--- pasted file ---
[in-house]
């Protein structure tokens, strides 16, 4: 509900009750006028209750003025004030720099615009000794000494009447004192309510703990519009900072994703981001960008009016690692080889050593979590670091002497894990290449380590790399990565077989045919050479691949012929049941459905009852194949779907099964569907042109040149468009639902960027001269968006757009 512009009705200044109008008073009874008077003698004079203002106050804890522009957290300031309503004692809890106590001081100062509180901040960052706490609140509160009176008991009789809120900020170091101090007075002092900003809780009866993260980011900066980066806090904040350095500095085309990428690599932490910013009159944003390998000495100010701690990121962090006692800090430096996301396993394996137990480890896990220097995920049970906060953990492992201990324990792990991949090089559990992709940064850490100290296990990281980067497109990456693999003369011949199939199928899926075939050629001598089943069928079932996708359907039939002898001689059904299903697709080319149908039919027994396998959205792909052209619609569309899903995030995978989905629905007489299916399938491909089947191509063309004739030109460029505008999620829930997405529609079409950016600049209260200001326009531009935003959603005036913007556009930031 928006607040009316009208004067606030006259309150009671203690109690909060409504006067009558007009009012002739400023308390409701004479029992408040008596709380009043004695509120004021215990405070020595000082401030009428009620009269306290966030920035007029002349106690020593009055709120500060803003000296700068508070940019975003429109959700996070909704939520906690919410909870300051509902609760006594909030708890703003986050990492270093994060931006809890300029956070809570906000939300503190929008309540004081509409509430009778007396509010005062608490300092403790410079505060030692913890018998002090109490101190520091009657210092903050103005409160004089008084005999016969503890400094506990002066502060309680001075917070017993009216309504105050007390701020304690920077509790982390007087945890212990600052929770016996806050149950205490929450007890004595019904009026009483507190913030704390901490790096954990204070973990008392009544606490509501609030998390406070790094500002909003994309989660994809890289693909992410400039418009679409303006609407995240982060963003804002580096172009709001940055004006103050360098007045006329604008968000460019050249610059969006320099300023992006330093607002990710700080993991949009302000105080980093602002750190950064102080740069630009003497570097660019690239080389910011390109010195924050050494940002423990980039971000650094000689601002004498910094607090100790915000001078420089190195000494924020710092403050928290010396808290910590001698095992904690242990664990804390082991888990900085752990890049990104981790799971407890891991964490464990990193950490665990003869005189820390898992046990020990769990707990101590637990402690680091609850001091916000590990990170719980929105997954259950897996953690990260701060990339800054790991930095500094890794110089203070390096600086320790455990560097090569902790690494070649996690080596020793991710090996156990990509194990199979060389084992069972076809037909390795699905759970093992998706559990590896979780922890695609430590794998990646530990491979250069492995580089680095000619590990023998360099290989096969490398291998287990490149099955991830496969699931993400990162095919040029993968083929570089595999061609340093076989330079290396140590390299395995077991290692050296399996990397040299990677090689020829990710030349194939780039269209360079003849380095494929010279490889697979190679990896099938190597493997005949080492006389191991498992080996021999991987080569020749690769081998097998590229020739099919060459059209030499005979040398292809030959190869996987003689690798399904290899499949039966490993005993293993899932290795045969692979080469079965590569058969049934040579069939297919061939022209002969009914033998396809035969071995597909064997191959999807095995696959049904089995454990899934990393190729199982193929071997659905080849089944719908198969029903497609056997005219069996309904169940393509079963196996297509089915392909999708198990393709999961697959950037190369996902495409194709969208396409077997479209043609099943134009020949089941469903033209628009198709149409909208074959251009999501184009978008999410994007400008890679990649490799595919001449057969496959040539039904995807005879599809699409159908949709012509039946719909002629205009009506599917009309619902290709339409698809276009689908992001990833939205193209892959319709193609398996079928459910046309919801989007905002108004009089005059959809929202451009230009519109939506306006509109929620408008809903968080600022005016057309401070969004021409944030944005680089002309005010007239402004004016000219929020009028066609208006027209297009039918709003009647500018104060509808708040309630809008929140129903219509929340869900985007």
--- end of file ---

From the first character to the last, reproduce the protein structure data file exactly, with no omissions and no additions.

[in-house]
């Protein structure tokens, strides 16, 4: 509900009750006028209750003025004030720099615009000794000494009447004192309510703990519009900072994703981001960008009016690692080889050593979590670091002497894990290449380590790399990565077989045919050479691949012929049941459905009852194949779907099964569907042109040149468009639902960027001269968006757009 512009009705200044109008008073009874008077003698004079203002106050804890522009957290300031309503004692809890106590001081100062509180901040960052706490609140509160009176008991009789809120900020170091101090007075002092900003809780009866993260980011900066980066806090904040350095500095085309990428690599932490910013009159944003390998000495100010701690990121962090006692800090430096996301396993394996137990480890896990220097995920049970906060953990492992201990324990792990991949090089559990992709940064850490100290296990990281980067497109990456693999003369011949199939199928899926075939050629001598089943069928079932996708359907039939002898001689059904299903697709080319149908039919027994396998959205792909052209619609569309899903995030995978989905629905007489299916399938491909089947191509063309004739030109460029505008999620829930997405529609079409950016600049209260200001326009531009935003959603005036913007556009930031 928006607040009316009208004067606030006259309150009671203690109690909060409504006067009558007009009012002739400023308390409701004479029992408040008596709380009043004695509120004021215990405070020595000082401030009428009620009269306290966030920035007029002349106690020593009055709120500060803003000296700068508070940019975003429109959700996070909704939520906690919410909870300051509902609760006594909030708890703003986050990492270093994060931006809890300029956070809570906000939300503190929008309540004081509409509430009778007396509010005062608490300092403790410079505060030692913890018998002090109490101190520091009657210092903050103005409160004089008084005999016969503890400094506990002066502060309680001075917070017993009216309504105050007390701020304690920077509790982390007087945890212990600052929770016996806050149950205490929450007890004595019904009026009483507190913030704390901490790096954990204070973990008392009544606490509501609030998390406070790094500002909003994309989660994809890289693909992410400039418009679409303006609407995240982060963003804002580096172009709001940055004006103050360098007045006329604008968000460019050249610059969006320099300023992006330093607002990710700080993991949009302000105080980093602002750190950064102080740069630009003497570097660019690239080389910011390109010195924050050494940002423990980039971000650094000689601002004498910094607090100790915000001078420089190195000494924020710092403050928290010396808290910590001698095992904690242990664990804390082991888990900085752990890049990104981790799971407890891991964490464990990193950490665990003869005189820390898992046990020990769990707990101590637990402690680091609850001091916000590990990170719980929105997954259950897996953690990260701060990339800054790991930095500094890794110089203070390096600086320790455990560097090569902790690494070649996690080596020793991710090996156990990509194990199979060389084992069972076809037909390795699905759970093992998706559990590896979780922890695609430590794998990646530990491979250069492995580089680095000619590990023998360099290989096969490398291998287990490149099955991830496969699931993400990162095919040029993968083929570089595999061609340093076989330079290396140590390299395995077991290692050296399996990397040299990677090689020829990710030349194939780039269209360079003849380095494929010279490889697979190679990896099938190597493997005949080492006389191991498992080996021999991987080569020749690769081998097998590229020739099919060459059209030499005979040398292809030959190869996987003689690798399904290899499949039966490993005993293993899932290795045969692979080469079965590569058969049934040579069939297919061939022209002969009914033998396809035969071995597909064997191959999807095995696959049904089995454990899934990393190729199982193929071997659905080849089944719908198969029903497609056997005219069996309904169940393509079963196996297509089915392909999708198990393709999961697959950037190369996902495409194709969208396409077997479209043609099943134009020949089941469903033209628009198709149409909208074959251009999501184009978008999410994007400008890679990649490799595919001449057969496959040539039904995807005879599809699409159908949709012509039946719909002629205009009506599917009309619902290709339409698809276009689908992001990833939205193209892959319709193609398996079928459910046309919801989007905002108004009089005059959809929202451009230009519109939506306006509109929620408008809903968080600022005016057309401070969004021409944030944005680089002309005010007239402004004016000219929020009028066609208006027209297009039918709003009647500018104060509808708040309630809008929140129903219509929340869900985007």